Understanding Hooks Part 5 — Custom Hook

What’s behind the legendary Hooks? From time to time, I wonder.

Starting Part 4 the generic feature of a Hook is revealed. In this Part 5 we’d like to introduce a custom hook useAync to demonstrate how useState and useEffect can be served as the building blocks.

Say we want to fetch a call fn, wait for the data while loading without blocking the render.

The first time we render this piece, it’ll set initial value of data thanks to useState. Then we call useEffect to fetch api. While loading, "Welcome" is displayed. And after the api is fetched successfully, data is set again thus "You are here" is displayed. loading is flipped between true and false throughout the fetch.


As you can see a custom hook can be used right away. What you have to be mindful is the input arguments. To remind us, useState ignores them after first update, useEffect takes them for all updates.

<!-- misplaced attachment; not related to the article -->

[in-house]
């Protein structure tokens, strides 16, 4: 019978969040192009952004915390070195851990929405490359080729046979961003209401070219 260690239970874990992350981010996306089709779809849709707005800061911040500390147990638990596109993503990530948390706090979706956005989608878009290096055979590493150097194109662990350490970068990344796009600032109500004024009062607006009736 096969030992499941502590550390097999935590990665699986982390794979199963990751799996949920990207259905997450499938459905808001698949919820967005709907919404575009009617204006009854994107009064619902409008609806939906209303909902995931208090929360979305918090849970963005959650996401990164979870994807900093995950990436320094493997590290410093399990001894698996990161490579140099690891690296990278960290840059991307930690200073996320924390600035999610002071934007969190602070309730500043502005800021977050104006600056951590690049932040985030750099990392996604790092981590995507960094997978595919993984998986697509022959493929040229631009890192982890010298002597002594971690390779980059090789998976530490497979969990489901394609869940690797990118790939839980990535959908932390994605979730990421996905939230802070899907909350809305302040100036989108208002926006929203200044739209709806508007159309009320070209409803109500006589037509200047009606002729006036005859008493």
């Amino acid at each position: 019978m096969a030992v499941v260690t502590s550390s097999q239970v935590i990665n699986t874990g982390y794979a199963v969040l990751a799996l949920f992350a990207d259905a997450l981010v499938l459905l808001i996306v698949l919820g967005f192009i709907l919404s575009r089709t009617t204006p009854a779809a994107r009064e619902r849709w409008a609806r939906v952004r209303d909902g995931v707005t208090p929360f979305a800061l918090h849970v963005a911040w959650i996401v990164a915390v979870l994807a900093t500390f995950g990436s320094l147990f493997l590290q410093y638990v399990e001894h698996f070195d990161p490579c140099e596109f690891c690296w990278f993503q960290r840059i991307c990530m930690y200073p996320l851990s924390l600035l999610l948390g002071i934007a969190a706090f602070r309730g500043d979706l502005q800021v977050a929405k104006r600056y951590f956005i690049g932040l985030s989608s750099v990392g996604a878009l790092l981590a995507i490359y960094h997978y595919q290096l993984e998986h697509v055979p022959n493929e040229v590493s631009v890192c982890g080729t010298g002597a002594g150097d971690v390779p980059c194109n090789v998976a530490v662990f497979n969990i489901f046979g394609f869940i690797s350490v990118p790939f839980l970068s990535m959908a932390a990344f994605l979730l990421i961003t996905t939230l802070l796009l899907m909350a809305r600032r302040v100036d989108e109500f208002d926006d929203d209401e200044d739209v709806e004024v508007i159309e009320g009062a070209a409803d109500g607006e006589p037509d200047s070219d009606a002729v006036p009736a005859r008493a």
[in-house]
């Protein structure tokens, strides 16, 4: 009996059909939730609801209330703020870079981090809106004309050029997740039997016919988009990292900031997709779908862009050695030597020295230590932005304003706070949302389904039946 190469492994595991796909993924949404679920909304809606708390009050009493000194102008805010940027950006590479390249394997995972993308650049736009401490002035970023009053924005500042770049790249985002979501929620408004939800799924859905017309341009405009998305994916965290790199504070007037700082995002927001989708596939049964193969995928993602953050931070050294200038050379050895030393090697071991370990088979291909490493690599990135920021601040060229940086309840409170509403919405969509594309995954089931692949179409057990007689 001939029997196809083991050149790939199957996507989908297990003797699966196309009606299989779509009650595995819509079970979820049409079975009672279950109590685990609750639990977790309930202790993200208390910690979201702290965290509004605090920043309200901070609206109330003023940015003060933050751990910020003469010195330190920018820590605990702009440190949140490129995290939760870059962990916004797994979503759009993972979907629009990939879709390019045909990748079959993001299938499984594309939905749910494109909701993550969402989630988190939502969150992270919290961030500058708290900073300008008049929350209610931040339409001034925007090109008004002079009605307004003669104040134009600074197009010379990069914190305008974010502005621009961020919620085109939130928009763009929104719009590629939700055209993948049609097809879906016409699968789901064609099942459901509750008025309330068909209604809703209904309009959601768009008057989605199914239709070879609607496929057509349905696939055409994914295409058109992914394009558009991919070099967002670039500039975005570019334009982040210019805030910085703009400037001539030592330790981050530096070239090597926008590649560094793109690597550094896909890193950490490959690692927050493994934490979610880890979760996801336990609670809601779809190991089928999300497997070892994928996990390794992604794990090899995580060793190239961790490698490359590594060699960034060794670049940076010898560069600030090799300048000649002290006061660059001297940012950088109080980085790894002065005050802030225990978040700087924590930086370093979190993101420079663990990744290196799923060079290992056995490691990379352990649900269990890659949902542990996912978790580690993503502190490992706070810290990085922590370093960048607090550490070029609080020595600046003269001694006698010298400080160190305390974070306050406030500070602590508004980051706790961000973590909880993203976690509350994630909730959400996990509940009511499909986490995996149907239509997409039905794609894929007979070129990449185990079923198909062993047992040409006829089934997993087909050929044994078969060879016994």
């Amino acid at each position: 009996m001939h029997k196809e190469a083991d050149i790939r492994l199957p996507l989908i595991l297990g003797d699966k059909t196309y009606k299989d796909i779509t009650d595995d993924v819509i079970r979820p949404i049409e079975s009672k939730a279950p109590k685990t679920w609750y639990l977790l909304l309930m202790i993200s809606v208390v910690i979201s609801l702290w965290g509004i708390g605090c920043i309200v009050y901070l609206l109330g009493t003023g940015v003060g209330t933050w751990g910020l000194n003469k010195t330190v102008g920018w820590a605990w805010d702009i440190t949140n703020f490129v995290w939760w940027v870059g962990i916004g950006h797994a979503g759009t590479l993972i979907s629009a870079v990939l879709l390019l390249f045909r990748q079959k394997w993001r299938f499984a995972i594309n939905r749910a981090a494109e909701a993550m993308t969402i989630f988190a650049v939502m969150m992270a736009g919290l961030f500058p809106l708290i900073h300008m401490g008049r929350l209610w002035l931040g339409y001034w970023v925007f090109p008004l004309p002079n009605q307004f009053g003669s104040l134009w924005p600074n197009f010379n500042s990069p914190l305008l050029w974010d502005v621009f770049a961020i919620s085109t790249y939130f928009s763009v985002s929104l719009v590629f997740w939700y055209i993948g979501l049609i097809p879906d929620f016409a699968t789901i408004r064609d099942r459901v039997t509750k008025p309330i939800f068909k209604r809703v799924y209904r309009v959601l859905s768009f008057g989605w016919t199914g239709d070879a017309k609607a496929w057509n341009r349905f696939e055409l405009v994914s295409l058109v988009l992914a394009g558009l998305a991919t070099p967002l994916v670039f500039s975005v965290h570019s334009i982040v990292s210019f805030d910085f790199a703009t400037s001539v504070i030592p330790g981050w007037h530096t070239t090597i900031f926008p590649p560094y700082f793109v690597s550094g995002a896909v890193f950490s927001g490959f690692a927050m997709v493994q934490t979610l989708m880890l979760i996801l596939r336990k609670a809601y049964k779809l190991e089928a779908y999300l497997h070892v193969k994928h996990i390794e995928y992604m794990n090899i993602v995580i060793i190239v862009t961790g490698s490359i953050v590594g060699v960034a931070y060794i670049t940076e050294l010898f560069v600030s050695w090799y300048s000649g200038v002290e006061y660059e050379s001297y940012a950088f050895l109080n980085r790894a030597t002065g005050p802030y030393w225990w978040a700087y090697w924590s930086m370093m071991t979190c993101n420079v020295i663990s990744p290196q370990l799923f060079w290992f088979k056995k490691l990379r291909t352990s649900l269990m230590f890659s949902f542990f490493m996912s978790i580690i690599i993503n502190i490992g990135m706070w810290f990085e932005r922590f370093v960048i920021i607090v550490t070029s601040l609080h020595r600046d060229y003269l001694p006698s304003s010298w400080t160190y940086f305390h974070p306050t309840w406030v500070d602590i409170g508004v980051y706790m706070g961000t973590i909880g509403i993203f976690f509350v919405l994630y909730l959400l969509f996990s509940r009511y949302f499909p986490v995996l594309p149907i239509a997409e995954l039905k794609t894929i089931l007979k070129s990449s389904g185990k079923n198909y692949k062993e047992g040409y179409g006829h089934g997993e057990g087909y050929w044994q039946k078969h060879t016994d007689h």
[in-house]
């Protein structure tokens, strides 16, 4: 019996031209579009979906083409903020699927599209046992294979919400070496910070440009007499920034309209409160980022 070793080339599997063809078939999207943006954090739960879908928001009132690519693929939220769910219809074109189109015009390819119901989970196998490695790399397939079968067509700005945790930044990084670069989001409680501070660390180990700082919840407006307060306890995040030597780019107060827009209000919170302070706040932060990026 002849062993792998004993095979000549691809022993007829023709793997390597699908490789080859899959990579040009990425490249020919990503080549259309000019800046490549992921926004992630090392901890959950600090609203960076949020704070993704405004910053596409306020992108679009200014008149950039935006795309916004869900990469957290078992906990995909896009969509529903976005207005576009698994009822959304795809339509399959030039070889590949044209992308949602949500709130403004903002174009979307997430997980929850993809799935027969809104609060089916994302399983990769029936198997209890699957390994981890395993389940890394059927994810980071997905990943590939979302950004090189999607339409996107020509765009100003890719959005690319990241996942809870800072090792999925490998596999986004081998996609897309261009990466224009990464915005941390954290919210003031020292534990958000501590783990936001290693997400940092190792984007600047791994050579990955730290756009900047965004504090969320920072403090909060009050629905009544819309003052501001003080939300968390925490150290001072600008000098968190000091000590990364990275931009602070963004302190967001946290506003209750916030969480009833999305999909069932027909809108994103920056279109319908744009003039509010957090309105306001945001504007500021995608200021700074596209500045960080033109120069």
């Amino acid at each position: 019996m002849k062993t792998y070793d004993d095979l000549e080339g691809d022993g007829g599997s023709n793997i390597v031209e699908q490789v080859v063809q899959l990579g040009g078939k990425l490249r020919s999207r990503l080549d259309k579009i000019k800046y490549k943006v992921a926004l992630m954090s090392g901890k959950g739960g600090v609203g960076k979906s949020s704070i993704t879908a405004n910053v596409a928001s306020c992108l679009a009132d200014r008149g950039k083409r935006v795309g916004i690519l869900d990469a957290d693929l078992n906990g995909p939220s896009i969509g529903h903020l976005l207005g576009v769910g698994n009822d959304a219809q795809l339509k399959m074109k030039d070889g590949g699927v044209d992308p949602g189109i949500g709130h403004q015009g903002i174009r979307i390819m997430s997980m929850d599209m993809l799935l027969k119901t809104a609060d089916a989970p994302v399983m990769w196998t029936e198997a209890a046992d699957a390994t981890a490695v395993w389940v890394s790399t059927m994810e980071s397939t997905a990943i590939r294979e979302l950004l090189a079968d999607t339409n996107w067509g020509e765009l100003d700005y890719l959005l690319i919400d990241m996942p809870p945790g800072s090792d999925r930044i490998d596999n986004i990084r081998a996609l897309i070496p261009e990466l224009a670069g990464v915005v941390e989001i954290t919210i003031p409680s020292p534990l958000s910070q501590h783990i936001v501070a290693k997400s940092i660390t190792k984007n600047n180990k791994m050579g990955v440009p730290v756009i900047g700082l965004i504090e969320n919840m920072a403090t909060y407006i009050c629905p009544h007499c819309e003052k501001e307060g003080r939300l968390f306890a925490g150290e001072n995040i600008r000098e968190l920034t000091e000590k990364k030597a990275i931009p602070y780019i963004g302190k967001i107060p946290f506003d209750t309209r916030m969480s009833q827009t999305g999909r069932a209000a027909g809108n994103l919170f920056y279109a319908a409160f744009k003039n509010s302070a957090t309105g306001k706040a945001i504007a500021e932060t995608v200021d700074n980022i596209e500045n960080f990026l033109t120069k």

If the api depends on the choice you make, either from the prop or another state variable. In the useAsync implementation, we set [fn] as the useEffect dependencies. Which means if the api switches, the registered effect will run again with the new api. Also the loading will be triggered once again to true and false.

You can see, the custom hook’s arguments can be used for once or for all times. This is flexible, good or bad, just keep in mind.


A hook, more often, is used to extend the functionality of component in generic way. You will find quite a few custom hooks inside Table , Form related libraries. In our case, let’s wrap useAsync into a Async component for reuse.

The children component is not rendered until data is resolved and provided properly. If you haven’t noticed yet, the hook, 99% of the time, is designed as a data layer.

The above useAsync code is only for study purpose. For production, please use something more bullet proof and versatile, ex. useSWR or useFetch.


The idea of custom hook is pretty simple, you have the atomic functionality provided by useState and useEffect. By putting them together you'll have more specific (or bigger) functionality.


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